The Trump administration is retreating from a review of some of the most perilous chemicals, including millions of tons of asbestos. The review would be limited to chemicals entering the marketplace, and not toxins already in public use. (Oct. 25)
According to a 2014 report by the Institute of Education Services, the average age of public school buildings in the United States is 44 years. This is an increase of four years from the last time the survey was conducted in 1999. Moreover, here in New Jersey, the average age of public school buildings is more than 50 years. Our rapidly aging schools force us to question vital questions about their safety for students and staff.
Many public schools were built during the 1950s and 1960s to accommodate the baby boomer generation. Unfortunately, during that era of public school construction, asbestos-containing materials were commonplace. From ceiling and floor tiles to mastic, joint compounds, insulation and cement, asbestos was found in hundreds of products and heralded for its strength and ability to withstand heat and chemicals. Those benefits also came with a price tag — the mineral is carcinogenic, and exposure to airborne fibers has been linked to mesothelioma, asbestosis and other diseases.
Asbestos is a fibrous mineral that is invisible to the naked eye. Asbestos-containing products served a variety of uses in home and building construction, but also had valuable roles in automotive applications and shipbuilding until the mid-1970s when regulations were issued through the Toxic Substances Control Act. According to the Occupational Safety and Health Administration and the U.S. Environmental Protection Agency, there are no acceptable levels of asbestos exposure, though there are limits in place for employees who may come into contact with it during their workday.
Just recently, classes were canceled in at least two schools in the Pinelands Regional district due to concerns about asbestos. Asbestos is relatively safe when it is in excellent condition and undisturbed. It becomes a health hazard when it comes loose or crumbles and releases microscopic fibers into the air. This condition is also known as friable. There are three types of activities that account for most asbestos exposures in schools: construction, demolition and renovation; maintenance activities; and accidental disturbance.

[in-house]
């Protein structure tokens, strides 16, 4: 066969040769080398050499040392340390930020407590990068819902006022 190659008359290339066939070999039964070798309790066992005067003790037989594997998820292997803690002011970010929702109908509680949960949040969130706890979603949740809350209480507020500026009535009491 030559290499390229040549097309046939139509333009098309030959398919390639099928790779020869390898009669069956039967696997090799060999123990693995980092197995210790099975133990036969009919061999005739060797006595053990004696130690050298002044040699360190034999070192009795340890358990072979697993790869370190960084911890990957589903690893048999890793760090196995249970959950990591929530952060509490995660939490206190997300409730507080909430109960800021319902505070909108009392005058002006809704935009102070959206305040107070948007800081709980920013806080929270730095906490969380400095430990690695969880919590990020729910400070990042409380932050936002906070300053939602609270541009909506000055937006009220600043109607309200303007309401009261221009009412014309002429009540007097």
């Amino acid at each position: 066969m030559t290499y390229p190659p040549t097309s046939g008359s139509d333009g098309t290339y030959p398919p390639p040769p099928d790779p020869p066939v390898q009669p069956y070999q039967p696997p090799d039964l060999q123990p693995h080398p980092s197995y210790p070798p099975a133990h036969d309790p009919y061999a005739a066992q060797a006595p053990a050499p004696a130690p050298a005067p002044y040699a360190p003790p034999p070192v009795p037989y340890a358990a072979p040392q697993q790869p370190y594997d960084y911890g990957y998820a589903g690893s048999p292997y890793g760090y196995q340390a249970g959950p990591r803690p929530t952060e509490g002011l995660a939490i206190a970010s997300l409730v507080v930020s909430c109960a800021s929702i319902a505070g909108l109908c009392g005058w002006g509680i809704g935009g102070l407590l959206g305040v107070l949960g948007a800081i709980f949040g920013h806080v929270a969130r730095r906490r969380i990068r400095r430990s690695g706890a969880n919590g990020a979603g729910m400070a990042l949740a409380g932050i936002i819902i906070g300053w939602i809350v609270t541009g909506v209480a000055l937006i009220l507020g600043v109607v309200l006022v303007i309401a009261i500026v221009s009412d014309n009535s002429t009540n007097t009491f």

Airborne asbestos fibers can easily enter the body through inhalation or ingestion, and may become lodged in the lining of the lungs. In other cases, though much more rare, those fibers may travel to other parts of the body, lodging themselves into the linings of the abdomen or heart. Once the fibers become lodged in the mesothelium, they irritate the area and eventually lead to tumor development.
For children attending older schools, and for school staff working in or near affected rooms, hurt materials and crumbling products could pose a significant health risk. School districts are required under the Asbestos Hazards Emergency Response Act to inspect their school buildings for asbestos-containing building material, prepare asbestos management plans and perform asbestos response actions to prevent or reduce asbestos hazards. In New Jersey, the EPA delegated the authority to conduct AHERA inspections to the Department of Health and funded this work through a grant to the state. Unfortunately, like so many other programs, funding is inadequate and oversight and enforcement is weak, leaving children and school staff vulnerable.
Since the mid-1970s and the passage of TSCA, asbestos use has declined precipitously, despite not being banned in the U.S., mainly because safer and more effective alternatives have come into the market. While progress has been made to limit certain uses of asbestos, it has never successfully been banned. In 1989, the EPA issued its Asbestos Ban and Phase-Out Rule, which was challenged in the courts by industry and overturned in 1991, citing a lack of consideration for other more cost-effective options. Essentially, a weak TSCA failed to justify the ban.
In 2016, following the passage of the Frank R. Lautenberg Chemical Safety for the 21st Century Act, the go to re-evaluate asbestos started. Last December, asbestos was named as one of 10 priority chemicals first up for evaluation by the agency.
With a new evaluation comes the hope that a final phase-out might be possible. The EPA should take action to protect students, workers, public health and the environment, and make the United States the 56th nation to enact a complete ban on asbestos.
Marie Blistan is president of the New Jersey Education Association. Dan Fatton is executive director of the NJ Work Environment Council.
Security costs concerning Environmental Protection Agency administrator, Scott Pruitt, have gone through the roof after he received death threats.
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